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Choose the best credit card for summer travel

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(Read caption) A man pulls out his credit card to make a purchase at a shop in Colombo, Sri Lanka, earlier this month. Choosing the right credit card for travel can save you loads of money.

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Your bags are packed, the tank is full, and hotel room reserved. Have you chosen the right credit card to take along?

 
Simply grabbing any credit card just won't do. If you are strategic with your choice of credit cards, not only can you rack up on rewards but you may also be able to save yourself a bundle of money and avoid embarrassing situations.

First and foremost, whatever credit card you take with you has to be open and usable. That might seem obvious, but credit card issuers have a habit of shutting down credit cards because of long-term inactivity. If the card is closed for a reason other than something negative on your credit reports, no notice of the closure is required. So, before picking a card you haven't used for a while, call the bank to confirm it’s still open.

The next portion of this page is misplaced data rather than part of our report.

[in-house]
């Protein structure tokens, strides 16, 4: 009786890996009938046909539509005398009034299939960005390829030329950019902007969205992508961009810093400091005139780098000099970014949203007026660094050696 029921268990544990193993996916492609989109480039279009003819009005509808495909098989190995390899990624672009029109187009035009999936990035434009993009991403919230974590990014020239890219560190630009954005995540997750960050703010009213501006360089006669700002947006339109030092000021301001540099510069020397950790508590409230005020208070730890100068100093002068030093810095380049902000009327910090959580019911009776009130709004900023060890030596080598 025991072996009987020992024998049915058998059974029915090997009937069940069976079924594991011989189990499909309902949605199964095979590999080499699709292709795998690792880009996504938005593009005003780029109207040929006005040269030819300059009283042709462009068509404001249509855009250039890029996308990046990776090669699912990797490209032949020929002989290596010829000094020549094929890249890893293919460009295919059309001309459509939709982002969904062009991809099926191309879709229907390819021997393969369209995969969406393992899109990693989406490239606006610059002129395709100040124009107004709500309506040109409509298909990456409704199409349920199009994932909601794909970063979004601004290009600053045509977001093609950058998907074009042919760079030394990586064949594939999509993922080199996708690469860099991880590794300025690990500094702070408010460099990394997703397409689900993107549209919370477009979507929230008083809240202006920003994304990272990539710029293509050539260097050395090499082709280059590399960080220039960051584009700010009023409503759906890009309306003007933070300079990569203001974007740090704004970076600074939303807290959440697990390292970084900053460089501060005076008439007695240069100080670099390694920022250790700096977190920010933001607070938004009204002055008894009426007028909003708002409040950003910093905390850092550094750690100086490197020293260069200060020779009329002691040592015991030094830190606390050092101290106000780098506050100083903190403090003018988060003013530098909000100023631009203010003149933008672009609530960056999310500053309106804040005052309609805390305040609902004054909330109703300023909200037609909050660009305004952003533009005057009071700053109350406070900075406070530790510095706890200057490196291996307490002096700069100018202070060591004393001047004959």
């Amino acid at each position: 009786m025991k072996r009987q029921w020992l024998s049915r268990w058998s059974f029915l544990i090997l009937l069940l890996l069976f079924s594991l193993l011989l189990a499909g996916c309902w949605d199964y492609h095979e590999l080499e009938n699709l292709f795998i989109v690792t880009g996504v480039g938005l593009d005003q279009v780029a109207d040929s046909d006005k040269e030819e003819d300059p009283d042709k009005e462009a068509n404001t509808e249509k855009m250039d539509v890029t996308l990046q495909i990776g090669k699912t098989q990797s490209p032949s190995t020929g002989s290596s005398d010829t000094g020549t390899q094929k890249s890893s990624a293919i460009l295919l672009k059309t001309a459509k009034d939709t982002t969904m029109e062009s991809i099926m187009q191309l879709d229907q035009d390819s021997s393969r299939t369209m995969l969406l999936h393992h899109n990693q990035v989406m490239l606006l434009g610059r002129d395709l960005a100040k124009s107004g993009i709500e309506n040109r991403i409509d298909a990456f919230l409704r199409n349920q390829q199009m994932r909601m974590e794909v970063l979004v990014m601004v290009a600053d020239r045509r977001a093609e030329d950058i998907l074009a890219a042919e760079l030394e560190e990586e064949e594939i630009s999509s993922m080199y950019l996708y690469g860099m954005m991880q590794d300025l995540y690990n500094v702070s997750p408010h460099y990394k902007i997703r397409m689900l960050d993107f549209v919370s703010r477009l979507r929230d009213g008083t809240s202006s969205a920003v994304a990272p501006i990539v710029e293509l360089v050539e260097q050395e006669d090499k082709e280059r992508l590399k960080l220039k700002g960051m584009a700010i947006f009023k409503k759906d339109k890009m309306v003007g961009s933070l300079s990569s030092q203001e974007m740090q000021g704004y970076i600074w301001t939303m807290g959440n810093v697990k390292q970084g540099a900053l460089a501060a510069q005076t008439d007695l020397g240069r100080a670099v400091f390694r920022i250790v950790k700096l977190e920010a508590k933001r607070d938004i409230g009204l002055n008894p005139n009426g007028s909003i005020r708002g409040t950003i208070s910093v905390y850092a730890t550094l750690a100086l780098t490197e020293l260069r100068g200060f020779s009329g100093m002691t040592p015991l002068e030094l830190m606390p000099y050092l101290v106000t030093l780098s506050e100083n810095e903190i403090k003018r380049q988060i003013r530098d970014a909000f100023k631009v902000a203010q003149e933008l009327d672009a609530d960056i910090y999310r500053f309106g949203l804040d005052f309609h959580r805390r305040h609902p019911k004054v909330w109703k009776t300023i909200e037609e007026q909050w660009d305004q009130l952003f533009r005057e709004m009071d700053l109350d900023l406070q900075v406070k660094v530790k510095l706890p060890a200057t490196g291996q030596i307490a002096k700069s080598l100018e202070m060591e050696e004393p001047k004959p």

While you’re on the phone, confirm the card's credit limit and interest rate.

The reason you’ll want to confirm the credit limit is two-fold. First, you want to know the card's spending power (no point in having a $500 credit limit on a $2,000 vacation). Second, if the credit limit is too low then your summer travel spending could either max out the credit line or, at least, leverage it heavily. Neither of these things is good for your credit scores.

Consider choosing a card that has the highest credit limits – or, if you plan on carrying a balance from one month to the next, pick the card with the lowest interest rate. Again, this sounds obvious but most people have no idea what their current interest rate is. You can find your interest rate on your most recent statement or you can call the issuer and ask.

If you're driving to Canada or Mexico, look at cards that don't charge extra for foreign transactions.

If you don’t have any decent credit cards, then it might be time to open a new one in advance of your travel. Credit card incentive programs change often but many issuers are offering zero interest introductory periods ranging from six to 15 months to applicants who have solid credit reports and credit scores. That means if your travel debt cannot be paid off in full before the due date you’ll at least avoid paying interest.

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Some credit card issuers will even give you reward bumps or bonuses if you use your card at gas stations, hotels, and other retailers commonly frequented while you’re on the road. This is a good way to get maximum reward value from purchases you were going to make, anyway.

– Formerly of FICO, Equifax, and Credit.com, John Ulzheimer is senior contributor for Credit Card Insider, a credit card website, and writes frequently for SmartCredit.com and Mint.com

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